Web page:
“How delightful!” she exclaimed. “We are on the way there, too. Georgiana was my dearest chum at school, and I am to be her ’best girl.’”
“Let’s go around on the porch and sit down,” said Ralph.
Mr. Van Kamp, back in the woodshed, looked about him with an eye of content.
“Rather cozy for a woodshed,” he observed. “I wonder if we couldn’t scare up a little session of dollar limit?”
Both Uncle Billy and Mr. Ellsworth were willing. Death and poker level all Americans. A fourth hand was needed, however. The stage driver was in bed and asleep, and Mr. Ellsworth volunteered to find the extra player.
“I’ll get Ralph,” he said. “He plays a fairly stiff game.” He finally found his son on the porch, apparently alone, and stated his errand.
“Thank you, but I don’t believe I care to play this evening,” was the astounding reply, and Mr. Ellsworth looked closer. He made out, then, a dim figure on the other side of Ralph.
“Oh! Of course not!” he blundered, and went back to the woodshed.
Three-handed poker is a miserable game, and it seldom lasts long. It did not in this case. After Uncle Billy had won the only jack-pot deserving of the name, he was allowed to go blissfully to sleep with his hand on the handle of the big jug.
After poker there is only one other always available amusement for men, and that is business. The two travelers were quite well acquainted when Ralph put his head in at the door.
“Thought I’d find you here,” he explained. “It just occurred to me to wonder whether you gentlemen had discovered, as yet, that we are all to be house guests at the Carston-Tyler wedding.”
“Why, no!” exclaimed his father in pleased surprise. “It is a most agreeable coincidence. Mr. Van Kamp, allow me to introduce my son, Ralph. Mr. Van Kamp and myself, Ralph, have found out that we shall be considerably thrown together in a business way from now on. He has just purchased control of the Metropolitan and Western string of interurbans.”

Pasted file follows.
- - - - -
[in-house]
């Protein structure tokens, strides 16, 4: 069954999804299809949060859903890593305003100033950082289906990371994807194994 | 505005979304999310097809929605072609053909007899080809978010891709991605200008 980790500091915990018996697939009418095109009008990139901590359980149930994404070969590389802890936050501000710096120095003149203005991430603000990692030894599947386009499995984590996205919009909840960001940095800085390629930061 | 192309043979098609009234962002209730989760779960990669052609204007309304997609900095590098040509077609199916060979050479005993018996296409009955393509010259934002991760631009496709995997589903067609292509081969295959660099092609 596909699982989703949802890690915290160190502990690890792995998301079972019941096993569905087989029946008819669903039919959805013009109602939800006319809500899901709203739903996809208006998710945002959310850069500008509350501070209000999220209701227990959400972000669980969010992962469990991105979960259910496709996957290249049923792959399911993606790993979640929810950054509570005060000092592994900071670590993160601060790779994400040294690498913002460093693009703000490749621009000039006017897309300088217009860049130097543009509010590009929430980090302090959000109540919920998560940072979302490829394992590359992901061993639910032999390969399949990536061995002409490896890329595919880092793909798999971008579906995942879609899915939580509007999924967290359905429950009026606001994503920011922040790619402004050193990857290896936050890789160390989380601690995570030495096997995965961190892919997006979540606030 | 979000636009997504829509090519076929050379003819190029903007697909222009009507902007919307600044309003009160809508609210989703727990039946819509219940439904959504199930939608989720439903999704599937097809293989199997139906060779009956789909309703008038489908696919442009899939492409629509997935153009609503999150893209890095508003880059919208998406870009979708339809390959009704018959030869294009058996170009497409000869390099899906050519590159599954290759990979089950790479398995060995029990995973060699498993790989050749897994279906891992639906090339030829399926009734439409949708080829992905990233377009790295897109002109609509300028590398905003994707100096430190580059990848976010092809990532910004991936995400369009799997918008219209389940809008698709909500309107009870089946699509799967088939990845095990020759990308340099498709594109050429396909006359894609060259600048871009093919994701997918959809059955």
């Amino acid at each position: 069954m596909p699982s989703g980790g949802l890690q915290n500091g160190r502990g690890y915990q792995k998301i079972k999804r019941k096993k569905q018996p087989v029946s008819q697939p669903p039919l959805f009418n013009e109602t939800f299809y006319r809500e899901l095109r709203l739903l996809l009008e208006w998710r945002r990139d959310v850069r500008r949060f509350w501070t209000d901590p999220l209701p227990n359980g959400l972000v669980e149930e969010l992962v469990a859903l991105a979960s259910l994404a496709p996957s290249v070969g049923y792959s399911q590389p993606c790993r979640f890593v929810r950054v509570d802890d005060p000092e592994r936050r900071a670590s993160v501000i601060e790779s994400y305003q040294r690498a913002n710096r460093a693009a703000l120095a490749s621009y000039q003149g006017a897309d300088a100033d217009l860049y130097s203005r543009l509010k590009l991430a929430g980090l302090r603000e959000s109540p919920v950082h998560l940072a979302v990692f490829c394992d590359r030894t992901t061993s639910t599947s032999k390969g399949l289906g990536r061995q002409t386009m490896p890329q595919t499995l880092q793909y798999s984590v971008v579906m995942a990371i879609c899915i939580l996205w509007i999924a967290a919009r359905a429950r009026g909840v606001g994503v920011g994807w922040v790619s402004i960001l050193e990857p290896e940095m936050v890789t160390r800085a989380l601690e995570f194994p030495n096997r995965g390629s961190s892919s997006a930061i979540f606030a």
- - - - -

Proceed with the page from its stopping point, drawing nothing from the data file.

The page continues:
“Delighted, I’m sure,” murmured Ralph, shaking hands, and then he slipped out as quickly as possible. Some one seemed to be waiting for him.
Perhaps another twenty minutes had passed, when one of the men had an illuminating idea that resulted, later on, in pleasant relations for all of them. It was about time, for Mrs. Ellsworth, up in the bare suite, and Mrs. Van Kamp, down in the draughty barn, both wrapped up to the chin and both still chilly, had about reached the limit of patience and endurance.
“Why can’t we make things a little more comfortable for all concerned?” suggested Mr. Van Kamp. “Suppose, as a starter, that we have Mrs. Van Kamp give a shiver party down in the barn?”
“Good idea,” agreed Mr. Ellsworth. “A little diplomacy will do it. Each one of us will have to tell his wife that the other fellow made the first abject overtures.”